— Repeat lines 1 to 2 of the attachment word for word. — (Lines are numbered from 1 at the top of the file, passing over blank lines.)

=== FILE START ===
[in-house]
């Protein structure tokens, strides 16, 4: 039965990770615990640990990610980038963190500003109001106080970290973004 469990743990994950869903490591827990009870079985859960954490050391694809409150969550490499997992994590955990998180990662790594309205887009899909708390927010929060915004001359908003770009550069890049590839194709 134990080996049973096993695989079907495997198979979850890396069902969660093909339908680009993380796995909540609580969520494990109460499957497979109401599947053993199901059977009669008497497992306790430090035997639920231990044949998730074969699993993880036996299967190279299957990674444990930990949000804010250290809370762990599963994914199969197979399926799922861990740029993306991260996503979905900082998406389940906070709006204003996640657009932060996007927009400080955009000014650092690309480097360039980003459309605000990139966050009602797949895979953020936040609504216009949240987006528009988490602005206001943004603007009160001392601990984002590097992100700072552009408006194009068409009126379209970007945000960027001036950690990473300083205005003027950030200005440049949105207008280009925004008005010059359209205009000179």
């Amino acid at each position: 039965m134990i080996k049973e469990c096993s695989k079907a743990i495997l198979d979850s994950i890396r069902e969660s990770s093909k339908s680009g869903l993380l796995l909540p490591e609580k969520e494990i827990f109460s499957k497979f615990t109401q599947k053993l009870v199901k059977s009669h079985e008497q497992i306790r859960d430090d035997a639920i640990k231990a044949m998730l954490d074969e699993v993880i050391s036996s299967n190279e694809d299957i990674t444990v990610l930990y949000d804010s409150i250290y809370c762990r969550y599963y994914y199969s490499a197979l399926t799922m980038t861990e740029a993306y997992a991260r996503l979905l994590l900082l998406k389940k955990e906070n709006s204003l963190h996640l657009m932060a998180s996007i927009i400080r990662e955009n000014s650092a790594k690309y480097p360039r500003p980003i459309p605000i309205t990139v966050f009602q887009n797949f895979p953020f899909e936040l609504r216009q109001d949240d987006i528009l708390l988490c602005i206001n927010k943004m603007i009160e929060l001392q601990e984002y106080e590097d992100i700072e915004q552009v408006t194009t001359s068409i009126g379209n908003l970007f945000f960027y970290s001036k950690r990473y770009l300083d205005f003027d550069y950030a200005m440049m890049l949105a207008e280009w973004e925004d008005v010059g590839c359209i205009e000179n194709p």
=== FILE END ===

[in-house]
């Protein structure tokens, strides 16, 4: 039965990770615990640990990610980038963190500003109001106080970290973004 469990743990994950869903490591827990009870079985859960954490050391694809409150969550490499997992994590955990998180990662790594309205887009899909708390927010929060915004001359908003770009550069890049590839194709 134990080996049973096993695989079907495997198979979850890396069902969660093909339908680009993380796995909540609580969520494990109460499957497979109401599947053993199901059977009669008497497992306790430090035997639920231990044949998730074969699993993880036996299967190279299957990674444990930990949000804010250290809370762990599963994914199969197979399926799922861990740029993306991260996503979905900082998406389940906070709006204003996640657009932060996007927009400080955009000014650092690309480097360039980003459309605000990139966050009602797949895979953020936040609504216009949240987006528009988490602005206001943004603007009160001392601990984002590097992100700072552009408006194009068409009126379209970007945000960027001036950690990473300083205005003027950030200005440049949105207008280009925004008005010059359209205009000179």